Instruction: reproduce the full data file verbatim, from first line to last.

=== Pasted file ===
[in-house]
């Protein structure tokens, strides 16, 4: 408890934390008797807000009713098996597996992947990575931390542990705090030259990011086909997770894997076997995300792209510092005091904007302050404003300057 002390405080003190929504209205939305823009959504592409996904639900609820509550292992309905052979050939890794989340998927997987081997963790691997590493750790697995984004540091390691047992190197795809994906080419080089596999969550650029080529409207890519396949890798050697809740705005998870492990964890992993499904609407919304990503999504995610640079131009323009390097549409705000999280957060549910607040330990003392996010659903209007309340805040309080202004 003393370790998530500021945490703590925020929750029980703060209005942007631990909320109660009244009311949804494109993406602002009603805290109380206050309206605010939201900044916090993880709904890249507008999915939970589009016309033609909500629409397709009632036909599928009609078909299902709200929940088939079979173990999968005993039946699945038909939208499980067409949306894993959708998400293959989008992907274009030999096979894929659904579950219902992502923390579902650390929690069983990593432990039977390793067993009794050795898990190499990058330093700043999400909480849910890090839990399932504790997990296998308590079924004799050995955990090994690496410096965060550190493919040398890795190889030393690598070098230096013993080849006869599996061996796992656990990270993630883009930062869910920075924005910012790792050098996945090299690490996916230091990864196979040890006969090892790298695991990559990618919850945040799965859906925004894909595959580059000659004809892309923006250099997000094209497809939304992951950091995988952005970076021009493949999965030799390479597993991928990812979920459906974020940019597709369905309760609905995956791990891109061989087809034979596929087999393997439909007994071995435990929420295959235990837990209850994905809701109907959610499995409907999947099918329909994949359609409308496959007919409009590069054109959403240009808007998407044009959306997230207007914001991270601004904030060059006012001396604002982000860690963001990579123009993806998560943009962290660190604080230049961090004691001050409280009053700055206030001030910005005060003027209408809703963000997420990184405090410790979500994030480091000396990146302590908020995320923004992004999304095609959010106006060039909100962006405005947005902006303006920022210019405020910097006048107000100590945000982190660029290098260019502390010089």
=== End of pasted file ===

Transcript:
[in-house]
């Protein structure tokens, strides 16, 4: 408890934390008797807000009713098996597996992947990575931390542990705090030259990011086909997770894997076997995300792209510092005091904007302050404003300057 002390405080003190929504209205939305823009959504592409996904639900609820509550292992309905052979050939890794989340998927997987081997963790691997590493750790697995984004540091390691047992190197795809994906080419080089596999969550650029080529409207890519396949890798050697809740705005998870492990964890992993499904609407919304990503999504995610640079131009323009390097549409705000999280957060549910607040330990003392996010659903209007309340805040309080202004 003393370790998530500021945490703590925020929750029980703060209005942007631990909320109660009244009311949804494109993406602002009603805290109380206050309206605010939201900044916090993880709904890249507008999915939970589009016309033609909500629409397709009632036909599928009609078909299902709200929940088939079979173990999968005993039946699945038909939208499980067409949306894993959708998400293959989008992907274009030999096979894929659904579950219902992502923390579902650390929690069983990593432990039977390793067993009794050795898990190499990058330093700043999400909480849910890090839990399932504790997990296998308590079924004799050995955990090994690496410096965060550190493919040398890795190889030393690598070098230096013993080849006869599996061996796992656990990270993630883009930062869910920075924005910012790792050098996945090299690490996916230091990864196979040890006969090892790298695991990559990618919850945040799965859906925004894909595959580059000659004809892309923006250099997000094209497809939304992951950091995988952005970076021009493949999965030799390479597993991928990812979920459906974020940019597709369905309760609905995956791990891109061989087809034979596929087999393997439909007994071995435990929420295959235990837990209850994905809701109907959610499995409907999947099918329909994949359609409308496959007919409009590069054109959403240009808007998407044009959306997230207007914001991270601004904030060059006012001396604002982000860690963001990579123009993806998560943009962290660190604080230049961090004691001050409280009053700055206030001030910005005060003027209408809703963000997420990184405090410790979500994030480091000396990146302590908020995320923004992004999304095609959010106006060039909100962006405005947005902006303006920022210019405020910097006048107000100590945000982190660029290098260019502390010089």